Squirrel, flying. Mar., p. 22 

Wood stork, nesting, Apr., p. 30 
Ants, doryline, Oct., p. 44; Nov., p. 40 
Aquariums, movies of, Nov., p. 64; Dec, p. 58 
Arachnids, see also Scorpions, Tardigrades 

Spider webs, June, p. 26 
Archeology 

Greece Stone Age, Nov.. p. 18 

Panama, pre-Columbian, Oct., p. 18 
Art 

Bark paintings, Australia, Feb., p. 46 

Caraja Indians, Brazil, Apr., p. 54 

Coptic, Apr., p. 40 

Illuminations, Dec, p. 30 

Lost-wax process, Aug., p. 18 

Pre-Columbian, Panama, Oct.. p. 18 
Astronomy 

Andromeda galaxy. Mar., p. 38 

Brahe, Tycho, Jan., p. 52 

Globular cluster, Hercules, Jan., p. 32 

Mars, Apr., p. 50; May, p. 30 

Milky Way, Feb., p. 34 

New astronomy. May, p. 64 

Pleiades, Dec, p. 46 

Space observatories, Nov., p. 28 

Star, evolution of, Aug., p. 48; life of, Oct., 
p. 30 

U.S. Naval Observatory, June, p. 42 
Bahama Islands, survey of, Dec, p. 62 
Bats, Trinidad, June, p. 14 

Diamondbirds, spotted, Jan., p. 28 

Ducklings, Feb., p. 12 

Musk Ducks, Oct., p. 26 

Nest evolution, Aug., p. 40 

Pelican, Brown, Nov., p. 32; Pink-backed, 

May, p. 24 
Poor-will, Nuttall's, Dec, p. 26 
Songs, recording of, June, p. 61 
Wood stork, Apr., p. 30 
Botany 

Acacia, bull-horn, Jan., p. 22 
Algae, green, Mar., p. 28 
Bluegrass, Kentucky, Dec, p. 40 
Colorado tundra floras, Aug., p. 52 
Cypress, Monterey, Oct., p. 38 
Dwarfmistlctoe, Mar., p- 52 ,'' ■ 

Fern reproduction, June, p. 52 



Fungi, Laboulbeniales. Mar., p. 42 
Wildflowers. Apr., p. 22 
Brahe. Tycho, Jan., p. 52 
Camels, Aug., p. 36 
Cameras, see Pholography 
Canoe building, Indian. Apr., p. 57 
Canyoniands National Park, June, p. 32 
Caraja, Brazilian Indians, Apr,, p. 54 
Channel Island skunks, Aug.. p. 30 
Cliocos Indians, Colombia, June, p. 46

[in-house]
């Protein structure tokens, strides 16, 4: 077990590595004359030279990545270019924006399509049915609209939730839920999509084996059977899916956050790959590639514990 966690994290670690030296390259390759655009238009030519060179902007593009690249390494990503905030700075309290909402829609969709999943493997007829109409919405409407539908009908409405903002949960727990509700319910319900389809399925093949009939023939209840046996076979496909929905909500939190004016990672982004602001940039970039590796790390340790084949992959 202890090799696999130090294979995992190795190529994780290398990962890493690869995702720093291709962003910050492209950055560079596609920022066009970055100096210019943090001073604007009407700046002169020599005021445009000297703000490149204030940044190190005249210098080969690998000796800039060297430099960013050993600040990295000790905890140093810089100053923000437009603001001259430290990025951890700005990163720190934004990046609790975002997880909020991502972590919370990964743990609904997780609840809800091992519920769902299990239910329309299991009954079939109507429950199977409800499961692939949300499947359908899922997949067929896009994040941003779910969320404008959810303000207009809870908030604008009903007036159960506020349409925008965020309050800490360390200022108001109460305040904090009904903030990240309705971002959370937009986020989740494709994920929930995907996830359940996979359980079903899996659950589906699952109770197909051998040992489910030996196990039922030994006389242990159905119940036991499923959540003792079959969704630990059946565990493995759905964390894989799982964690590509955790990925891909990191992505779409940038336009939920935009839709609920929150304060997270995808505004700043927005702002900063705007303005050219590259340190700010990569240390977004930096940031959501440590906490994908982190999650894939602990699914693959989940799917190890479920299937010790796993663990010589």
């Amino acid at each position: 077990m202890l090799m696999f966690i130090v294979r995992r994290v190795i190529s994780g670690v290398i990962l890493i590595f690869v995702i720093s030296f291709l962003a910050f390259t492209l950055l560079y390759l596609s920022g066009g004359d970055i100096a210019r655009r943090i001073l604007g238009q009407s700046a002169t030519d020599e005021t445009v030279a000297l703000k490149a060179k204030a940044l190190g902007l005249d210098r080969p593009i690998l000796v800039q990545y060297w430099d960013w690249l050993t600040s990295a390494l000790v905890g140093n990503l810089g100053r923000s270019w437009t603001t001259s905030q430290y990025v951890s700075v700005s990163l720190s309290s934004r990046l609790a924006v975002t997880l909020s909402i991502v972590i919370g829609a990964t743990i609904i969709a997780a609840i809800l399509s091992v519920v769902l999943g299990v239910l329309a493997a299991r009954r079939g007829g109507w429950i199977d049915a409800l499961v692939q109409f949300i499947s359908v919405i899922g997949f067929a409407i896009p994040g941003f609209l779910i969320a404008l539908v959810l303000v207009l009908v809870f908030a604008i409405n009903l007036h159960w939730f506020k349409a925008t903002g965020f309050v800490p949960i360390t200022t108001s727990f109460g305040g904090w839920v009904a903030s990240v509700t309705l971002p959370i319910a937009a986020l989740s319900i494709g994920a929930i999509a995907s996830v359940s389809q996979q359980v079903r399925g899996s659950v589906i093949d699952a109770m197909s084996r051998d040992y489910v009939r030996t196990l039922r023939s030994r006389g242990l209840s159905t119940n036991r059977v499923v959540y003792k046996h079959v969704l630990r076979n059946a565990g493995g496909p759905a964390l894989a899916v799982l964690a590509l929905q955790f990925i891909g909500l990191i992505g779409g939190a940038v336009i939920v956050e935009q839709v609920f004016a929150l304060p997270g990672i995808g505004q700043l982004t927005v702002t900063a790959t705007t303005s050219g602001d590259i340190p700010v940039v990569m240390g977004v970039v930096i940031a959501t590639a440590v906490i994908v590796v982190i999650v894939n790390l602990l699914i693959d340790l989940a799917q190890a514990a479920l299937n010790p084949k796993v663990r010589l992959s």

Cloud structure, Jan., p. 36 
Conservation, June. p. 32 
Coptic art, Apr., p. 40 
Cypress, Monterey, Oct., p. 38 
Diamondbirdfi, spotted, Jan., p. 26 
Drought, Nov., p. 50 
Ducklings, behavior, Feb., p. 12 
Dwarfmistletoe. seed dispersal, Mar., p. 52 
Ecology 
Colorado tundra, Aug., p. 52 
Monterey cypress, Oct., p. 38 
Of man, June, p. 32 
Sabino grove, Mexico, May, p. 14 
Eggs, insert, Jan., p. 46 
Egypt, Coptic art of, Apr., p. 40 
Ethnology 
Aborigines, Australia, Feb., p. 46 
Carajd Indians, Brazil, Apr., p. 54 
Chocos Indians, Colombia, June, p. 46 
Kofyar agriculture Nigeria, Mar., p. 14 
Melanesia, shell money of, Dec, p. 20 
Portuguese boats, Feb., p. 20 
Sea gypsies, Hong Kong, Jan., p. 12 
Turkey, threshing methods of, Apr., p. 26 
Evolution, flowers and insects, Feb., p. 38 
Fern reproduction, June, p. 52 
Films in Review, Oct., p. 66 
Fish 

Groupers, hermaphroditic, June, p. 22 
Fung), Laboulbeniales, Mar., p. 42 
Geology and Mineralogy 
Minerals and ligbt, Oct., p. 52 
Sedimentary rock. Dec, p. 50 
Giant snail, muscles of, Nov., p. 26 
Greece, Stone Age, Nov., p. 18 
Groupers, hennapbroditic, June, p. 22 
Hercules, globular cluster in, Jan., p. 32 
Hoaxes, scientific. Mar., p. 62 
Hydrology 
Drought, Nov., p. 50 
Indus Plain, May, p. 40 
International Hydrological Decade, Jan, 
p. 63 
lluminations, manuscript, Dec, p. 30 

Brazil, Apr., p. 54 
Colombia, June, p. 46 
Maine, Apr., p. 57 
ndus Plain, hydrology in. May, p. 40 



. p. 40 



Ants, doryline, Oct., p. 44; No 
Eggs of, Jan., p. 46 
Moth, imperial, May, p. 50; defense, June, 
p. 26 
[nternational Hydrological Decade Jan o 
63 ' " 

NVEBTEBRATES 

JellyfiBh, locomotion, Aug., p. 26 
Snail, giant. Nov.. p. 26 



Indus Plain, May, p. 40 
Nigeria, Mar., p'. 14 
fefferson, Thomas, anthropologist. No 



Jellyfish, locomotion, Aug., p. 26 
Kangaroo rat, ear studies, Feb., p. 26 
Kentucky bluegrass, Dec, p. 40 
Kinishba ruins, Arizona, May, p. 58 
Kofyar agriculture, Nigeria, Mar., p. 14 
Laboulbeniales, Mar., p. 42 
Legislation, Washington, Aug., p. 62 
Lions, Oct., p. 34 
Lost-wax process, Aug., p. 18 
Mammals 

Bats, Trinidad, June, p. 14 
Camels. Aug., p. 36